Species In The Universe Go Extinct Soon After Attaining High Levels Of Technology – Astrophysicist Suggests

Earth is not unique. There are billions of other planets circling billions of other stars in the Universe. Considering the vastness of space, it’s logical to think that there simple must be some intelligent life out there.

So, where are those advanced extraterrestrial species and why haven’t we detected them yet?

An astrophysicist suggests that species, like our own go extinct soon after attaining high levels of technology.

Daniel Whitmire, a retired astrophysicist who teaches mathematics at the University of Arkansas, once thought the cosmic silence indicated we as a species lagged far behind. He is now of different opinion.

“I taught astronomy for 37 years,” said Whitmire. “I used to tell my students that by statistics, we have to be the dumbest guys in the galaxy. After all we have only been technological for about 100 years while other civilizations could be more technologically advanced than us by millions or billions of years.”

Today, Whitmire thinks we, humans are a typical species in the Universe. So, why did he change his mind and what is his assumption based on?

By applying a statistical concept called the principle of mediocrity — the idea that in the absence of any evidence to the contrary we should consider ourselves typical, rather than atypical, Whitmire concluded that our species may not be as primitive as he previously thought, but rather average.

The argument is based on two observations: We are the first technological species to evolve on Earth, and we are early in our technological development. (He defines “technological” as a biological species that has developed electronic devices and can significantly alter the planet.)

The first observation seems obvious, but as Whitmire notes in his paper, researchers believe the Earth should be habitable for animal life at least a billion years into the future. Based on how long it took proto-primates to evolve into a technological species, that leaves enough time for it to happen again up to 23 times.

On that time scale, there could have been others before us, but there’s nothing in the geologic record to indicate we weren’t the first. “We’d leave a heck of a fingerprint if we disappeared overnight,” Whitmire noted.

By Whitmire’s definition we became “technological” after the industrial revolution and the invention of radio, or roughly 100 years ago. According to the principle of mediocrity, a bell curve of the ages of all extant technological civilizations in the universe would put us in the middle 95 percent.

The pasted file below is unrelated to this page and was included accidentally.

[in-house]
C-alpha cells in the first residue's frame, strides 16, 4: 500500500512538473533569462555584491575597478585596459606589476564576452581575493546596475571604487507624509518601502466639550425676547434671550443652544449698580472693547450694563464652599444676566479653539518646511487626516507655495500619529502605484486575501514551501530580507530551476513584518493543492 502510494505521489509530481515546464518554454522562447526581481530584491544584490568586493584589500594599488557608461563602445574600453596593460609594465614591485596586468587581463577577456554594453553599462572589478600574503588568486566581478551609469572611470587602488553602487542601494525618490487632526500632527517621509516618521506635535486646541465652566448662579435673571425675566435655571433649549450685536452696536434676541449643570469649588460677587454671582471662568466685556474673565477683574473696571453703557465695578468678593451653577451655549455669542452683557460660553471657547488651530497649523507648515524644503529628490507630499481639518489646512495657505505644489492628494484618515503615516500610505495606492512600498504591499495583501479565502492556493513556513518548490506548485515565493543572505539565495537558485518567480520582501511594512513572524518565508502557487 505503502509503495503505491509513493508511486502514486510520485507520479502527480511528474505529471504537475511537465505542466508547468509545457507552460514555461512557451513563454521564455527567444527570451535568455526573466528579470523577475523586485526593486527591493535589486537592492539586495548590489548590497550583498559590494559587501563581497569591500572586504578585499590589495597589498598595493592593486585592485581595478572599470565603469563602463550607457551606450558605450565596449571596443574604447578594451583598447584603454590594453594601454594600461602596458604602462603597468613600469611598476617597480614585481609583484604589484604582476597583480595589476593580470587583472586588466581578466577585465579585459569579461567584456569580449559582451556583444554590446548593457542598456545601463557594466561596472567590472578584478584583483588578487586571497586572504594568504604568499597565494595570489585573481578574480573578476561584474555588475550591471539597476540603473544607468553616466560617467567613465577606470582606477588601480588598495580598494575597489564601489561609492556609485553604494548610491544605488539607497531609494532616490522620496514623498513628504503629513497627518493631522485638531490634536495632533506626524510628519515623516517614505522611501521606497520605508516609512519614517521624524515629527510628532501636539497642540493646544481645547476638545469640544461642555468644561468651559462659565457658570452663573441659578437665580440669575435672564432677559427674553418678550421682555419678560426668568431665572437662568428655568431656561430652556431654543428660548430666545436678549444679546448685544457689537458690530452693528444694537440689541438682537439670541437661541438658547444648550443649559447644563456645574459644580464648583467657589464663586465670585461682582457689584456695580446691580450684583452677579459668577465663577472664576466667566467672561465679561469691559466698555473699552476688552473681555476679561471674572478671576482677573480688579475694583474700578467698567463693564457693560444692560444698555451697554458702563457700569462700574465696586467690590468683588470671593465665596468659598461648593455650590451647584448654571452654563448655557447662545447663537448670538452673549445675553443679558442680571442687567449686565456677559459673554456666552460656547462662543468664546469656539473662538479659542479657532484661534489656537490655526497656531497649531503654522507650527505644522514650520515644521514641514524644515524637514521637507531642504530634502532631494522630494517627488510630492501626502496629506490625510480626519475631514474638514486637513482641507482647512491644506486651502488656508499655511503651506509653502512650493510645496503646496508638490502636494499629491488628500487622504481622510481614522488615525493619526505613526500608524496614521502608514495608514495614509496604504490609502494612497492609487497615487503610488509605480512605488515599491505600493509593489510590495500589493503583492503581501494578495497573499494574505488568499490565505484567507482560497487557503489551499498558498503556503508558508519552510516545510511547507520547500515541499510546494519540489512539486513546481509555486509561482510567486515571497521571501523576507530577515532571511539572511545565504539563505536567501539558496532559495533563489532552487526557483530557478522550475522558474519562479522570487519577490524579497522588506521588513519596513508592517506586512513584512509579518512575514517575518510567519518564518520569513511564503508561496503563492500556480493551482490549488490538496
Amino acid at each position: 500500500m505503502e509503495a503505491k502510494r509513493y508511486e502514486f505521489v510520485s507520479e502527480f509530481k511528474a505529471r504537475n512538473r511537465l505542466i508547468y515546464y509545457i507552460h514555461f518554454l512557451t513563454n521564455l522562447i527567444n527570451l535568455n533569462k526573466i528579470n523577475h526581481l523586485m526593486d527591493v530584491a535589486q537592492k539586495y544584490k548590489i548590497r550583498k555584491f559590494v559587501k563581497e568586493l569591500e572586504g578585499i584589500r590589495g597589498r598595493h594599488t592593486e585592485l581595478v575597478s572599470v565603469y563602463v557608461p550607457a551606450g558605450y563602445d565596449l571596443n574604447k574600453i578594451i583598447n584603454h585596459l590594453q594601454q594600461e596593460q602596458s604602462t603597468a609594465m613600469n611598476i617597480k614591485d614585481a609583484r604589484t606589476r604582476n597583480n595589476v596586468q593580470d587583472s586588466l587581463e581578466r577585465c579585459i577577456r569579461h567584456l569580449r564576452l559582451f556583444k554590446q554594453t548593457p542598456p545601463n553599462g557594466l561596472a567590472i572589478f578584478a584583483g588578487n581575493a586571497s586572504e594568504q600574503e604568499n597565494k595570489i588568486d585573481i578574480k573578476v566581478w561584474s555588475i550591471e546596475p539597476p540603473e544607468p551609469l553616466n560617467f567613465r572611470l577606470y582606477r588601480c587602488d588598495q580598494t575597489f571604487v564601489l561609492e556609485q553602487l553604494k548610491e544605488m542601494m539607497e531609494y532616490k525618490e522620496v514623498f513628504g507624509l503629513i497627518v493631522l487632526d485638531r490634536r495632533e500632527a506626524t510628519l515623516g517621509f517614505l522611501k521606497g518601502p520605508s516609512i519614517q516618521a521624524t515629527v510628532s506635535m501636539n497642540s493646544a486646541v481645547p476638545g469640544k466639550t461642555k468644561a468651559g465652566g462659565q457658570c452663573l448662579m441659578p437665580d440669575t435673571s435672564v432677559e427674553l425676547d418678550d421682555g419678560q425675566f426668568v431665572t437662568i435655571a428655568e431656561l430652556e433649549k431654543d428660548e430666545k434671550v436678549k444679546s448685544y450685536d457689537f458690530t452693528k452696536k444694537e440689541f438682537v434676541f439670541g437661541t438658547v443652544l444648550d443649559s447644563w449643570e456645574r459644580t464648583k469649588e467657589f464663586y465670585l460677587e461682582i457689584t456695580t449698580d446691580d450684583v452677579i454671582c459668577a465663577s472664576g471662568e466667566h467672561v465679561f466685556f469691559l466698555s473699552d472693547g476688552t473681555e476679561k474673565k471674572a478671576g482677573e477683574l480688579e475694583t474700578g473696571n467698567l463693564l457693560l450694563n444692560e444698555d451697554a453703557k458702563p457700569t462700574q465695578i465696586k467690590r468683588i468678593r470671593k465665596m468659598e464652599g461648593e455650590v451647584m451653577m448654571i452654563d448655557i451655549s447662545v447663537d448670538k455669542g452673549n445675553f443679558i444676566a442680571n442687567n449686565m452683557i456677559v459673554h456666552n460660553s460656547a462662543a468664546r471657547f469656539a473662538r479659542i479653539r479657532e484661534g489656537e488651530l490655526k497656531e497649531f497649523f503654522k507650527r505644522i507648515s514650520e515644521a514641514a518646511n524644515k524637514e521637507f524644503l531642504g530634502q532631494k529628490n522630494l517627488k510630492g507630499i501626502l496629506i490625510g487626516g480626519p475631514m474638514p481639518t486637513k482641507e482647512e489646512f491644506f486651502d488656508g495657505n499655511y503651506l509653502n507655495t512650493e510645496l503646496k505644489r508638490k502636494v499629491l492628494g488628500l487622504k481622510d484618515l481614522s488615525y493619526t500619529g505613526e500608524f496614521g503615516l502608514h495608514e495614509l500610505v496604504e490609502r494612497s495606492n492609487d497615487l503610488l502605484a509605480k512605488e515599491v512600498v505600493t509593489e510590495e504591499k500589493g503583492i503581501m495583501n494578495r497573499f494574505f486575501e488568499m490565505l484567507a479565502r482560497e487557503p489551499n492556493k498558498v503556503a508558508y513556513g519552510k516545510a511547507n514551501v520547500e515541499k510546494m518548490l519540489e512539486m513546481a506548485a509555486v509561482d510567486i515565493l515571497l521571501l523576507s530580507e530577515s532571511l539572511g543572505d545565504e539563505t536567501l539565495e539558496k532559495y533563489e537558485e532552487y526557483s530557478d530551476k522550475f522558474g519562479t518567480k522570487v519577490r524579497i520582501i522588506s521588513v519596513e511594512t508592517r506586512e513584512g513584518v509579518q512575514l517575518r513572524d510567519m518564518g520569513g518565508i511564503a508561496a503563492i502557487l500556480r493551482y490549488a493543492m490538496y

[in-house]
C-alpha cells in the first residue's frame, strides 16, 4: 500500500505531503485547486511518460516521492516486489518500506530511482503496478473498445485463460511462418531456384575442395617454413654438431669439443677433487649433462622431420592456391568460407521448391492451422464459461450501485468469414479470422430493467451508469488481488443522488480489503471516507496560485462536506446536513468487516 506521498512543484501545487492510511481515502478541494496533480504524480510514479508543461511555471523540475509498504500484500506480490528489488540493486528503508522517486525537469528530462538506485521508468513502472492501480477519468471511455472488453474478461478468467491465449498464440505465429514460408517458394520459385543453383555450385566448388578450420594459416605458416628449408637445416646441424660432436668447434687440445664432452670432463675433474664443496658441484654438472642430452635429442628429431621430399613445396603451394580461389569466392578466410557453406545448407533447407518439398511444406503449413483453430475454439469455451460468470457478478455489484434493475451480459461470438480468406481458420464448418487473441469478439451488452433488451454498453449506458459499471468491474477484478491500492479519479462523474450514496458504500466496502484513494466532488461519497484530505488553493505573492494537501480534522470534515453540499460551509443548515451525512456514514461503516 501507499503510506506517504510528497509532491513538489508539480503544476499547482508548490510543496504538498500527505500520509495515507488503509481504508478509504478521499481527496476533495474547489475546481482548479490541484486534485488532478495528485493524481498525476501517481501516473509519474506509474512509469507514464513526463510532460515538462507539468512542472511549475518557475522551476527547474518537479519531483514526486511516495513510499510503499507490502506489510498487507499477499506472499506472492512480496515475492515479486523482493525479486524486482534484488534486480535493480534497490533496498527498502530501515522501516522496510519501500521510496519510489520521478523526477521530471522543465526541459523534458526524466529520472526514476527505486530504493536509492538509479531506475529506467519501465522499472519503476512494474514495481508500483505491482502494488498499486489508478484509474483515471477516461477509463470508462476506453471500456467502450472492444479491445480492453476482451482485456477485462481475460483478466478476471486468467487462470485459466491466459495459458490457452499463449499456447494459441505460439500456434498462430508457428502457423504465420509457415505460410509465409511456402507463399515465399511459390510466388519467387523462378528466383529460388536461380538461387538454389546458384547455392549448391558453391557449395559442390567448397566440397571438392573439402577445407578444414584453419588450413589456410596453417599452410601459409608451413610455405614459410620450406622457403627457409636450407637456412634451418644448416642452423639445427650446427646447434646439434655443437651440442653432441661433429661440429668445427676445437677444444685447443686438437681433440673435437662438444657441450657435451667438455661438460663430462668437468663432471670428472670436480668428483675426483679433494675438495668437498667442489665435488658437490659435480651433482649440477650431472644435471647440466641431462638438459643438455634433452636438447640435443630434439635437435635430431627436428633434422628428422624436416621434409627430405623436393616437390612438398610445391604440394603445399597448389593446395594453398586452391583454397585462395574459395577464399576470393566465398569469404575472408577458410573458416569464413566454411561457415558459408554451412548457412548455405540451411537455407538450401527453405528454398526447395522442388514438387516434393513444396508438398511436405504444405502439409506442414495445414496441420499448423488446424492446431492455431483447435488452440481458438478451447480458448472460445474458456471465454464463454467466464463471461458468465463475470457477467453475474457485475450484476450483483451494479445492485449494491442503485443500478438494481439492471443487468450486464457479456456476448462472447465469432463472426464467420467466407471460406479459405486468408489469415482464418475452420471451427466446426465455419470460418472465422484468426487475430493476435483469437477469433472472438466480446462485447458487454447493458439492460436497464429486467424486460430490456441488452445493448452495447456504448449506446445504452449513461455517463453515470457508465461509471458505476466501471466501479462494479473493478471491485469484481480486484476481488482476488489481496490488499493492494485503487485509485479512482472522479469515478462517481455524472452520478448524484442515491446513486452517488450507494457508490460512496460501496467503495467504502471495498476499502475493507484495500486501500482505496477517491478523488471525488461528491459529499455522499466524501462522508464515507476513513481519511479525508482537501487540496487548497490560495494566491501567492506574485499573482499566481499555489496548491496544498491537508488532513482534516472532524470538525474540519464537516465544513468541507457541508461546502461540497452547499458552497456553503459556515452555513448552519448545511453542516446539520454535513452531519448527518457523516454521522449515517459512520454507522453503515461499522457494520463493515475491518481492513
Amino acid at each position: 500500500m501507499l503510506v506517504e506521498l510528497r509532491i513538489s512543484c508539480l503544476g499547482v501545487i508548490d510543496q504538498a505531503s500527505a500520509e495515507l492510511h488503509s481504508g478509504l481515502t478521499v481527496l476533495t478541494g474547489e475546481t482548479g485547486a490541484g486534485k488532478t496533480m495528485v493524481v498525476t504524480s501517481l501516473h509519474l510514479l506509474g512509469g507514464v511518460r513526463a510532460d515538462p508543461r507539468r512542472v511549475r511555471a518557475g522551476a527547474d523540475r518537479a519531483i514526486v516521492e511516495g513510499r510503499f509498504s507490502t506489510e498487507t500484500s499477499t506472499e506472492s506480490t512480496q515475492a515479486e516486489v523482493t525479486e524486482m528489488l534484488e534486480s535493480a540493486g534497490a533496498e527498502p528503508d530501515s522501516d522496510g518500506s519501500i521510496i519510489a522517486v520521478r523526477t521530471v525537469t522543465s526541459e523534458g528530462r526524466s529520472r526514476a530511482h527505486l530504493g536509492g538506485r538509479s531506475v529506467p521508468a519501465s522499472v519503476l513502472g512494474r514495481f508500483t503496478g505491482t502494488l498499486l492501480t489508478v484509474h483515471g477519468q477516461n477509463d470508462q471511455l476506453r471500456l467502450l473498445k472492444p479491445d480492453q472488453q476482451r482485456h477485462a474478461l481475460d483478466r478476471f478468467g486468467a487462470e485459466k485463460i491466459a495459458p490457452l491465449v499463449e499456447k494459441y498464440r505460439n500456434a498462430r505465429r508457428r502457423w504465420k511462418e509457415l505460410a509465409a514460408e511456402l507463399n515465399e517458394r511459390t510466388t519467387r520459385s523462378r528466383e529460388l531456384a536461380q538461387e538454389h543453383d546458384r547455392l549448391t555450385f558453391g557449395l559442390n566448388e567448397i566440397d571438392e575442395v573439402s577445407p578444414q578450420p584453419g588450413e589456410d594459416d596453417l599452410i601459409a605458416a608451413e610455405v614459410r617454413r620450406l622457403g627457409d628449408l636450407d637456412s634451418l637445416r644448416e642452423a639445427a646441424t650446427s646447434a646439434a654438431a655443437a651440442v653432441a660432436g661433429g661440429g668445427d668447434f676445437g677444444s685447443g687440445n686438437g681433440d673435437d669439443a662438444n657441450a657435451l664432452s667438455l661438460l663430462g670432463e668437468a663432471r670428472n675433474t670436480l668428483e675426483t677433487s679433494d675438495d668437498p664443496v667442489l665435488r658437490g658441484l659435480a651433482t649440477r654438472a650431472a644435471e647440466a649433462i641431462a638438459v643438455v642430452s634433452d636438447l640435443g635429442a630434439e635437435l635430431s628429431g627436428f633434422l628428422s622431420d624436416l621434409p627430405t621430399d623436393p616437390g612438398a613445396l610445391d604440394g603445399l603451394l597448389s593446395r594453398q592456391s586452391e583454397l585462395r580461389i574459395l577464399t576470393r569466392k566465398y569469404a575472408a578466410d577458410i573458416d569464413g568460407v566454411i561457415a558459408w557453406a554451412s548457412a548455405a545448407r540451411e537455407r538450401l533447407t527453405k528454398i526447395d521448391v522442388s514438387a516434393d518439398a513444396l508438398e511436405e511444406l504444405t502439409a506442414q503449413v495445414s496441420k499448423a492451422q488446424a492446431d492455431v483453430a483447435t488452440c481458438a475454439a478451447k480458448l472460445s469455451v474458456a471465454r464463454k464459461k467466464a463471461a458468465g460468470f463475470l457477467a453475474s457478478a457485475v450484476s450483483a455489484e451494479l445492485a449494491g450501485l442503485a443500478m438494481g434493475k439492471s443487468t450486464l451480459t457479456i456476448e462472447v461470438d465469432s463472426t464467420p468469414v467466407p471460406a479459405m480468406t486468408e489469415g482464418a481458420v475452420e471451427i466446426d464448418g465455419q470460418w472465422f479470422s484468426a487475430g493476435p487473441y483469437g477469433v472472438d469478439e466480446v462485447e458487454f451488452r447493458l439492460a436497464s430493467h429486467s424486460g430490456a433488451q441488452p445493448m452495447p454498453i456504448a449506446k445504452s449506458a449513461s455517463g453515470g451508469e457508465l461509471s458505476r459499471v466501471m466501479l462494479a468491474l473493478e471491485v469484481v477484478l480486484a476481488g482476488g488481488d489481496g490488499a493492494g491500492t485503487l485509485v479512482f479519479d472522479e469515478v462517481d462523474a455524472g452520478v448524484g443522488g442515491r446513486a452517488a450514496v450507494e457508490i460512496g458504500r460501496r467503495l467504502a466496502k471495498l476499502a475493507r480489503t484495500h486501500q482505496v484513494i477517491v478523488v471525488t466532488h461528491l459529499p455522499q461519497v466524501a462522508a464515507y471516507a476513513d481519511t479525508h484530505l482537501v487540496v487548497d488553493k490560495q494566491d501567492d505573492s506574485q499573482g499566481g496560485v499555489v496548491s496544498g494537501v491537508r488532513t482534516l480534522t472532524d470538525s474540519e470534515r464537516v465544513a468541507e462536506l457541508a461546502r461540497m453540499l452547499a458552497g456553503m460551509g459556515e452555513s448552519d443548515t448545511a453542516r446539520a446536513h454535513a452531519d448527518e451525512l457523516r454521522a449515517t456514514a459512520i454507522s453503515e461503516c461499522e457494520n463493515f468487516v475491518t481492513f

In other words, technological civilizations that last millions of years, or longer, would be highly atypical. Since we are first, other typical technological civilizations should also be first. The principle of mediocrity allows no second acts. The implication is that once species become technological, they flame out and take the biosphere with them.

“If we’re not typical then my initial observation would be correct,” he said. “We would be the dumbest guys in the galaxy by the numbers.”

Whitmire’s theory is very interesting, but there are also other prominent scientists who have debated how to classify extraterrestrial civilizations.

In a seminal paper published in 1964 in the Journal of Soviet Astronomy, Russian astrophysicist Nicolai Kardashev theorized that advanced civilizations must be grouped according to three types: Type I, II, and III, which have mastered planetary, stellar and galactic forms of energy, respectively.

He calculated that the energy consumption of these three types of civilization would be separated by a factor of many billions.

“Although it is impossible to predict the precise features of such advanced civilizations, their broad outlines can be analyzed using the laws of physics. No matter how many millions of years separate us from them, they still must obey the iron laws of physics, which are now advanced enough to explain everything from sub-atomic particles to the large-scale structure of the universe, through a staggering 43 orders of magnitude, “Dr. Michio Kaku said.

Since we have never been in contact with an advanced extraterrestrial race, it’s really impossible to predict the precise features of such advanced civilizations.

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